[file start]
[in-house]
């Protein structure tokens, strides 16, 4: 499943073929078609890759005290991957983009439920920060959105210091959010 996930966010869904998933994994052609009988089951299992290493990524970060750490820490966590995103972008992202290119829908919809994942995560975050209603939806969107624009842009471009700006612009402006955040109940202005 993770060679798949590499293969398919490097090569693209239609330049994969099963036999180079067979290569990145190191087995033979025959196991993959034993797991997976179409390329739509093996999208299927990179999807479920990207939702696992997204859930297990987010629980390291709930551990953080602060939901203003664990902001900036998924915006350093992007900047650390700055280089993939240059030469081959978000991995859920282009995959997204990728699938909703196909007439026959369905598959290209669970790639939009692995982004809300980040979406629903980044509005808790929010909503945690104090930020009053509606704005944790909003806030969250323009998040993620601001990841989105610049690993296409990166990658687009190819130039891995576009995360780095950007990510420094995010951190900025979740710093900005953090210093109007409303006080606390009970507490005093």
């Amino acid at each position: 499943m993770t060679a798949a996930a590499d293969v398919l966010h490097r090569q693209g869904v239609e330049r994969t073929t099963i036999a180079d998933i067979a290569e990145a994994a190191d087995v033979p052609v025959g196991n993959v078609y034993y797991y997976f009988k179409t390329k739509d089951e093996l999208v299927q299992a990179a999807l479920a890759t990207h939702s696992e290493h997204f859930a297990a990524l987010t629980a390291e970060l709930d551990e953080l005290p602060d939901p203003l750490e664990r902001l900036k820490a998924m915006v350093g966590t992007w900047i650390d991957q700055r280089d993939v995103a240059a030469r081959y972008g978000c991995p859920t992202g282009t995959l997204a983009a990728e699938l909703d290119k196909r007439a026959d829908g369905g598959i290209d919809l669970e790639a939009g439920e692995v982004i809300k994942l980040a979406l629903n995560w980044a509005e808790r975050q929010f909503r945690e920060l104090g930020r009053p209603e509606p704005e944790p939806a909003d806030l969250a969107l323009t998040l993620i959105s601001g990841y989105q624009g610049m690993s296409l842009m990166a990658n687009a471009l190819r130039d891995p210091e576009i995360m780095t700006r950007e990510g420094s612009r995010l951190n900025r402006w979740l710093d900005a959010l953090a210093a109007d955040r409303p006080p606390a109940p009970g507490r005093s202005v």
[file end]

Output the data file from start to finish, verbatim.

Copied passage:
[in-house]
């Protein structure tokens, strides 16, 4: 499943073929078609890759005290991957983009439920920060959105210091959010 996930966010869904998933994994052609009988089951299992290493990524970060750490820490966590995103972008992202290119829908919809994942995560975050209603939806969107624009842009471009700006612009402006955040109940202005 993770060679798949590499293969398919490097090569693209239609330049994969099963036999180079067979290569990145190191087995033979025959196991993959034993797991997976179409390329739509093996999208299927990179999807479920990207939702696992997204859930297990987010629980390291709930551990953080602060939901203003664990902001900036998924915006350093992007900047650390700055280089993939240059030469081959978000991995859920282009995959997204990728699938909703196909007439026959369905598959290209669970790639939009692995982004809300980040979406629903980044509005808790929010909503945690104090930020009053509606704005944790909003806030969250323009998040993620601001990841989105610049690993296409990166990658687009190819130039891995576009995360780095950007990510420094995010951190900025979740710093900005953090210093109007409303006080606390009970507490005093």
């Amino acid at each position: 499943m993770t060679a798949a996930a590499d293969v398919l966010h490097r090569q693209g869904v239609e330049r994969t073929t099963i036999a180079d998933i067979a290569e990145a994994a190191d087995v033979p052609v025959g196991n993959v078609y034993y797991y997976f009988k179409t390329k739509d089951e093996l999208v299927q299992a990179a999807l479920a890759t990207h939702s696992e290493h997204f859930a297990a990524l987010t629980a390291e970060l709930d551990e953080l005290p602060d939901p203003l750490e664990r902001l900036k820490a998924m915006v350093g966590t992007w900047i650390d991957q700055r280089d993939v995103a240059a030469r081959y972008g978000c991995p859920t992202g282009t995959l997204a983009a990728e699938l909703d290119k196909r007439a026959d829908g369905g598959i290209d919809l669970e790639a939009g439920e692995v982004i809300k994942l980040a979406l629903n995560w980044a509005e808790r975050q929010f909503r945690e920060l104090g930020r009053p209603e509606p704005e944790p939806a909003d806030l969250a969107l323009t998040l993620i959105s601001g990841y989105q624009g610049m690993s296409l842009m990166a990658n687009a471009l190819r130039d891995p210091e576009i995360m780095t700006r950007e990510g420094s612009r995010l951190n900025r402006w979740l710093d900005a959010l953090a210093a109007d955040r409303p006080p606390a109940p009970g507490r005093s202005v």